The sculptor who lives in his workshop

“I don’t have a place of my own. I live in this workshop. People find it a little bit odd that the national artist of Azerbaijan doesn’t have a house of his own. I don’t have a registered residence. Therefore, I have registered at the nearby police station. This is life, it is ok.”

This is what a 69 year old sculptor, Khanlar Ahmadov says. His workshop is like a temple for him. He both lives and works there.

“I have been here since 1990. My workshop is my temple. Since this studio previously belonged to the great sculptor Fuad Abdulrahmanov, I got this place after he died. I think Fuad’s spirit is always present here, and this adds to my persistence.”

Khanlar Ahmadov was born in Baku in 1946. After completing the 7th grade, he continued studying sculpture at a college named after the renowned Azerbaijani artist Azim Azimzadeh. After graduating from the Academy of Arts in Uzbekistan, Ahmadov returned to Baku and carried on working in sculpture which he describes as his “passion.”

Ahmadov is proud of the reputation he cultivated as a young avant-garde artist. He was one of the first paid sculptors to challenge the established styles in size, frames and plaques.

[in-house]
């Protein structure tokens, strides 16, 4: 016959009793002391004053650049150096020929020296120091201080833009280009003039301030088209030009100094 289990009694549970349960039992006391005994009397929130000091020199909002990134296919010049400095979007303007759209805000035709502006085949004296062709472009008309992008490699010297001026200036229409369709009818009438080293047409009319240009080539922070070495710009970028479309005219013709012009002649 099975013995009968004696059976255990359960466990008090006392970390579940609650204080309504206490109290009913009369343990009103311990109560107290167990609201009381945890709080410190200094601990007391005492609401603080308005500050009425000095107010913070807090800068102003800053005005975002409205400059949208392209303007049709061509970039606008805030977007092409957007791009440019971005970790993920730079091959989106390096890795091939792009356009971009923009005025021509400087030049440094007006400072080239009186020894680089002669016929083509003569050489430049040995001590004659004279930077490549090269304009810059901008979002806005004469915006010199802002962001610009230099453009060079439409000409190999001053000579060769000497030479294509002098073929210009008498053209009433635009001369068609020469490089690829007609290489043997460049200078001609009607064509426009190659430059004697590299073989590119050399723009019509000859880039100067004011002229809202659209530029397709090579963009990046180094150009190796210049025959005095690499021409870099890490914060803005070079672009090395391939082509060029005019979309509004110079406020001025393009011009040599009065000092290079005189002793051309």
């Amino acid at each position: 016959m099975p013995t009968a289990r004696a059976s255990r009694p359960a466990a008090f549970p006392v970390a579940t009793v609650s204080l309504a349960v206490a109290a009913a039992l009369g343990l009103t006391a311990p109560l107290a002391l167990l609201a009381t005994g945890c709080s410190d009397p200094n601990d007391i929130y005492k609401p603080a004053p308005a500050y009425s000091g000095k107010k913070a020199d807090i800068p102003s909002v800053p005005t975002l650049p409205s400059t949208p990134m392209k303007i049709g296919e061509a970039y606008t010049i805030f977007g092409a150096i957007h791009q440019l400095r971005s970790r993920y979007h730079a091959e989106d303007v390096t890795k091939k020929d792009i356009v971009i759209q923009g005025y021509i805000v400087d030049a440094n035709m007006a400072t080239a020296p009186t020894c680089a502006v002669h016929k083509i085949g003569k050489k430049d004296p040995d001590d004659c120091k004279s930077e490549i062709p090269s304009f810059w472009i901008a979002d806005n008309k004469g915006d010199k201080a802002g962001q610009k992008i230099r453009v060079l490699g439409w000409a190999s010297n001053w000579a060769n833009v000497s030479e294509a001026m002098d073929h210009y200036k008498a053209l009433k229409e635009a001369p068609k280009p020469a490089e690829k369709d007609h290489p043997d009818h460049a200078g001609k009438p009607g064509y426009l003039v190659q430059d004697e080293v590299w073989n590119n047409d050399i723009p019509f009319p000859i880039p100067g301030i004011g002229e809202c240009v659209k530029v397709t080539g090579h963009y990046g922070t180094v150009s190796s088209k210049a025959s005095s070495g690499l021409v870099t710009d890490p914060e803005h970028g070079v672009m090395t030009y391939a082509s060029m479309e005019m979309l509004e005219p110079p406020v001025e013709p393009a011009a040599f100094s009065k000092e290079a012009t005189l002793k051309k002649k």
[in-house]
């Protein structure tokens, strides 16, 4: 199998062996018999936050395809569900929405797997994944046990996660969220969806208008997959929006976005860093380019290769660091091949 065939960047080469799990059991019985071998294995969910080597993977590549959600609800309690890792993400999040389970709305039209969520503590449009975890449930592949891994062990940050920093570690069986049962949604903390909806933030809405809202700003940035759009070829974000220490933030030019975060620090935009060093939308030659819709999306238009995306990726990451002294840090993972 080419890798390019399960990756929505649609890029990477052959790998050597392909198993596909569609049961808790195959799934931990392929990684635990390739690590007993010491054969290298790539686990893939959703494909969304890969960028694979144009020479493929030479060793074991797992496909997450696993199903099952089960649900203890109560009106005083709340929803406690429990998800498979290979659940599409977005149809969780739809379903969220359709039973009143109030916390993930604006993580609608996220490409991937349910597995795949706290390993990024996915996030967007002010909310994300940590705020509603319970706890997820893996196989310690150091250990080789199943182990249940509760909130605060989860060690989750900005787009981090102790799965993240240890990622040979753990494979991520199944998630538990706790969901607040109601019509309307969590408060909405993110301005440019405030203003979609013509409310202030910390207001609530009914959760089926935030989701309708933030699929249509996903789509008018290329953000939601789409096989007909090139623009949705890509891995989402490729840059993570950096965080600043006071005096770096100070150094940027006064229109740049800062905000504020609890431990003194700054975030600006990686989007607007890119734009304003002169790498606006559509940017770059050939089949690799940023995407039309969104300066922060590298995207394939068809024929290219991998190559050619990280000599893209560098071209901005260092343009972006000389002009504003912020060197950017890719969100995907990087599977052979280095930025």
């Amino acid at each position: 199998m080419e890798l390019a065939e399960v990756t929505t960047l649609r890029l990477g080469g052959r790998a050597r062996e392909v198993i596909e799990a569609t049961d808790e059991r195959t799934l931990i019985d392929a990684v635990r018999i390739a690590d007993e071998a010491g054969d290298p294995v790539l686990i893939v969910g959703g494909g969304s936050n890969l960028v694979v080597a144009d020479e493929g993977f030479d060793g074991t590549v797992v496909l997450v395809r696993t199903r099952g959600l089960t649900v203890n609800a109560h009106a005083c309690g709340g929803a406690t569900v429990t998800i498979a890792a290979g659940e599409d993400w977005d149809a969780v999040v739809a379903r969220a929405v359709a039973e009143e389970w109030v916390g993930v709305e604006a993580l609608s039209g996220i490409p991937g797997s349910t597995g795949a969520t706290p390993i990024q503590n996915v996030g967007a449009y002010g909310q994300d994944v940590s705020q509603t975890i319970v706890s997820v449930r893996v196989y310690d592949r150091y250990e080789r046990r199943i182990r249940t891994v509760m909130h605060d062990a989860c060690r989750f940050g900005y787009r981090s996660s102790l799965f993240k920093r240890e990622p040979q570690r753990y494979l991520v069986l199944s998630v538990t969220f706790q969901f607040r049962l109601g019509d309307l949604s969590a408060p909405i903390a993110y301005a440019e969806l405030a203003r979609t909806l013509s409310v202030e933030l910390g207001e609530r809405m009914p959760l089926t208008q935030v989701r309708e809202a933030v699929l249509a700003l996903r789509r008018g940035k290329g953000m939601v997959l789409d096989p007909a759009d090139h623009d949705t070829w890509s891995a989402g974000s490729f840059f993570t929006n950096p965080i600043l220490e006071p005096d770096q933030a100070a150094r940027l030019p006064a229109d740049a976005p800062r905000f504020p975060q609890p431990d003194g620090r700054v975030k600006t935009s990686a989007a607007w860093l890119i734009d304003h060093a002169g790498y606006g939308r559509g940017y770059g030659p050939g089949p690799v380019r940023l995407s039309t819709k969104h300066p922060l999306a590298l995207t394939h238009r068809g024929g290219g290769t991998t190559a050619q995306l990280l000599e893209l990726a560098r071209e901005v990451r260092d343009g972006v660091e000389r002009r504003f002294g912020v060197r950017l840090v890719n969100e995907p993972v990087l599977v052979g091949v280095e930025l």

“I have made memorial tablets of prominent people including Ghazanfar Khaligov, Mehdi Hussein, Hussein Javid, Azim Azimzadeh and several other personalities. I have also created statues of Mirza Alakbar Sabir and Rasul Rza in front of the Akhundov library,” Ahmadov says.

“I have also authored gravestone statues in the first and second degree honorary cemeteries,” he adds.

“One of those statues belongs to [former Azerbaijani President] Abulfaz Elchibey. The 3 meter 20 cm statue is made of bronze and is surrounded by red granite. The work was initially ordered by his family. However, the government backed up the project financially. Therefore, we have returned his family’s money to them,” the sculptor adds.

Despite not having his own home, Ahmadov maintains a positive outlook on life. For him, the fact that he can live and create art in the same place is important. This way, he can upon the ideas that come to mind immediately.

“The artist must live in his workshop. For instance, let’s say I am going home to Ahmadli. I get an idea when I am home and by the time I reach my workshop to work on it, it is gone. In this sense, living in the workshop positively affects my creative work. When I work on a new character, I always look at their photos. I also read a lot about them. And I listen to music. Everything starts from a sketch,” the sculptor says.

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